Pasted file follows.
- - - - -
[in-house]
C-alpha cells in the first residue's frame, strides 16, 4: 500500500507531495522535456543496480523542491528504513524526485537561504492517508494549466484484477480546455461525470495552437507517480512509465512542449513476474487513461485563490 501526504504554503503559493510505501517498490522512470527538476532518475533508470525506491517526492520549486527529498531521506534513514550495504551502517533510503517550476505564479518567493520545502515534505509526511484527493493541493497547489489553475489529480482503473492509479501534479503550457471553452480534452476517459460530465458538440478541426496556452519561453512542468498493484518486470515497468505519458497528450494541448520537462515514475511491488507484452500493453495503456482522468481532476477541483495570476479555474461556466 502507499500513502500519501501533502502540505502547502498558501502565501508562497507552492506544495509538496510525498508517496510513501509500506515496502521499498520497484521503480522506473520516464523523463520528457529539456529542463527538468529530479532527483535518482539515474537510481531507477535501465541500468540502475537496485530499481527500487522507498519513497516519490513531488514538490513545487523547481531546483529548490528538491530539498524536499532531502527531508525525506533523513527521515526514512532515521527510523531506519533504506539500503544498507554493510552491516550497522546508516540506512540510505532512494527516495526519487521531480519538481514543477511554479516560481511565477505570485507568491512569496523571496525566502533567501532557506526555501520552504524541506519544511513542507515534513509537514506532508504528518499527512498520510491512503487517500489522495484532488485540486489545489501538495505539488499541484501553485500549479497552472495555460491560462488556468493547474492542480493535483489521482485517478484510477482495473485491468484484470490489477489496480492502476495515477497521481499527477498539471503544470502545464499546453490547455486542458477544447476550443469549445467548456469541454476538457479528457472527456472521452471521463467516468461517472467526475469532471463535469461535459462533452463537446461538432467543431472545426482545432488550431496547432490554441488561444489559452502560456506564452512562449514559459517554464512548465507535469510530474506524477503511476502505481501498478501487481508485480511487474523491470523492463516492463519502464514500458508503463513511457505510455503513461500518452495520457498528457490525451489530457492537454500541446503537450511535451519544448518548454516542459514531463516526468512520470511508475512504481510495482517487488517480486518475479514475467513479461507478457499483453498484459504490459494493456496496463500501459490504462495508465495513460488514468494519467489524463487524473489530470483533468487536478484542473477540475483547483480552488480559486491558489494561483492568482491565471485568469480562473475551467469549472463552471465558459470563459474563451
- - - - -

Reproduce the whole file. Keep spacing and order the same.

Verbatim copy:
[in-house]
C-alpha cells in the first residue's frame, strides 16, 4: 500500500507531495522535456543496480523542491528504513524526485537561504492517508494549466484484477480546455461525470495552437507517480512509465512542449513476474487513461485563490 501526504504554503503559493510505501517498490522512470527538476532518475533508470525506491517526492520549486527529498531521506534513514550495504551502517533510503517550476505564479518567493520545502515534505509526511484527493493541493497547489489553475489529480482503473492509479501534479503550457471553452480534452476517459460530465458538440478541426496556452519561453512542468498493484518486470515497468505519458497528450494541448520537462515514475511491488507484452500493453495503456482522468481532476477541483495570476479555474461556466 502507499500513502500519501501533502502540505502547502498558501502565501508562497507552492506544495509538496510525498508517496510513501509500506515496502521499498520497484521503480522506473520516464523523463520528457529539456529542463527538468529530479532527483535518482539515474537510481531507477535501465541500468540502475537496485530499481527500487522507498519513497516519490513531488514538490513545487523547481531546483529548490528538491530539498524536499532531502527531508525525506533523513527521515526514512532515521527510523531506519533504506539500503544498507554493510552491516550497522546508516540506512540510505532512494527516495526519487521531480519538481514543477511554479516560481511565477505570485507568491512569496523571496525566502533567501532557506526555501520552504524541506519544511513542507515534513509537514506532508504528518499527512498520510491512503487517500489522495484532488485540486489545489501538495505539488499541484501553485500549479497552472495555460491560462488556468493547474492542480493535483489521482485517478484510477482495473485491468484484470490489477489496480492502476495515477497521481499527477498539471503544470502545464499546453490547455486542458477544447476550443469549445467548456469541454476538457479528457472527456472521452471521463467516468461517472467526475469532471463535469461535459462533452463537446461538432467543431472545426482545432488550431496547432490554441488561444489559452502560456506564452512562449514559459517554464512548465507535469510530474506524477503511476502505481501498478501487481508485480511487474523491470523492463516492463519502464514500458508503463513511457505510455503513461500518452495520457498528457490525451489530457492537454500541446503537450511535451519544448518548454516542459514531463516526468512520470511508475512504481510495482517487488517480486518475479514475467513479461507478457499483453498484459504490459494493456496496463500501459490504462495508465495513460488514468494519467489524463487524473489530470483533468487536478484542473477540475483547483480552488480559486491558489494561483492568482491565471485568469480562473475551467469549472463552471465558459470563459474563451